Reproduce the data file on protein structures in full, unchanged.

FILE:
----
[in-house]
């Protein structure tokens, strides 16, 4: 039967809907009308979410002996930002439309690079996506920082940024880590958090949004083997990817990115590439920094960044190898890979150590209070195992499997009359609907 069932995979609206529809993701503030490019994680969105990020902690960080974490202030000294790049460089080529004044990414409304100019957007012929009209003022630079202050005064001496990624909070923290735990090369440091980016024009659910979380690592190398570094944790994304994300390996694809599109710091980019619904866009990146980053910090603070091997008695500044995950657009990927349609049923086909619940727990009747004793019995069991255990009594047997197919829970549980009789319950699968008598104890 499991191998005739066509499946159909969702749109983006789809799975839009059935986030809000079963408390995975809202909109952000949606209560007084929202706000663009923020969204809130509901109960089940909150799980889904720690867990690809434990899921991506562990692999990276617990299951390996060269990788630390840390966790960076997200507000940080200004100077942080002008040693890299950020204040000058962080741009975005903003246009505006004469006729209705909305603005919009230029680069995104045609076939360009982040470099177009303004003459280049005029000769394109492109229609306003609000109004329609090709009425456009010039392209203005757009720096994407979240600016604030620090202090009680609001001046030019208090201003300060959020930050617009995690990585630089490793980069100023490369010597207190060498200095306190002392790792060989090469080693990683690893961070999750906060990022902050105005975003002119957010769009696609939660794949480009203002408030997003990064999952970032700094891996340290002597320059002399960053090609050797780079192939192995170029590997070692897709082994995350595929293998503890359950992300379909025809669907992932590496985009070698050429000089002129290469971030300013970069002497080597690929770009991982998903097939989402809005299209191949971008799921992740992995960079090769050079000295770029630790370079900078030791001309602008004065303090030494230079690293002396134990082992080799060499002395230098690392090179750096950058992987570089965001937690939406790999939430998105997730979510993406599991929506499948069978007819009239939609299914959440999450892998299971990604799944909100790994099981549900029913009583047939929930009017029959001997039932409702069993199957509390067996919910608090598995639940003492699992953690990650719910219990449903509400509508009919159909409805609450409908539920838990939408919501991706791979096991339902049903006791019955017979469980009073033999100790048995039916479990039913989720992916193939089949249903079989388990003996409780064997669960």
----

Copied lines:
[in-house]
């Protein structure tokens, strides 16, 4: 039967809907009308979410002996930002439309690079996506920082940024880590958090949004083997990817990115590439920094960044190898890979150590209070195992499997009359609907 069932995979609206529809993701503030490019994680969105990020902690960080974490202030000294790049460089080529004044990414409304100019957007012929009209003022630079202050005064001496990624909070923290735990090369440091980016024009659910979380690592190398570094944790994304994300390996694809599109710091980019619904866009990146980053910090603070091997008695500044995950657009990927349609049923086909619940727990009747004793019995069991255990009594047997197919829970549980009789319950699968008598104890 499991191998005739066509499946159909969702749109983006789809799975839009059935986030809000079963408390995975809202909109952000949606209560007084929202706000663009923020969204809130509901109960089940909150799980889904720690867990690809434990899921991506562990692999990276617990299951390996060269990788630390840390966790960076997200507000940080200004100077942080002008040693890299950020204040000058962080741009975005903003246009505006004469006729209705909305603005919009230029680069995104045609076939360009982040470099177009303004003459280049005029000769394109492109229609306003609000109004329609090709009425456009010039392209203005757009720096994407979240600016604030620090202090009680609001001046030019208090201003300060959020930050617009995690990585630089490793980069100023490369010597207190060498200095306190002392790792060989090469080693990683690893961070999750906060990022902050105005975003002119957010769009696609939660794949480009203002408030997003990064999952970032700094891996340290002597320059002399960053090609050797780079192939192995170029590997070692897709082994995350595929293998503890359950992300379909025809669907992932590496985009070698050429000089002129290469971030300013970069002497080597690929770009991982998903097939989402809005299209191949971008799921992740992995960079090769050079000295770029630790370079900078030791001309602008004065303090030494230079690293002396134990082992080799060499002395230098690392090179750096950058992987570089965001937690939406790999939430998105997730979510993406599991929506499948069978007819009239939609299914959440999450892998299971990604799944909100790994099981549900029913009583047939929930009017029959001997039932409702069993199957509390067996919910608090598995639940003492699992953690990650719910219990449903509400509508009919159909409805609450409908539920838990939408919501991706791979096991339902049903006791019955017979469980009073033999100790048995039916479990039913989720992916193939089949249903079989388990003996409780064997669960």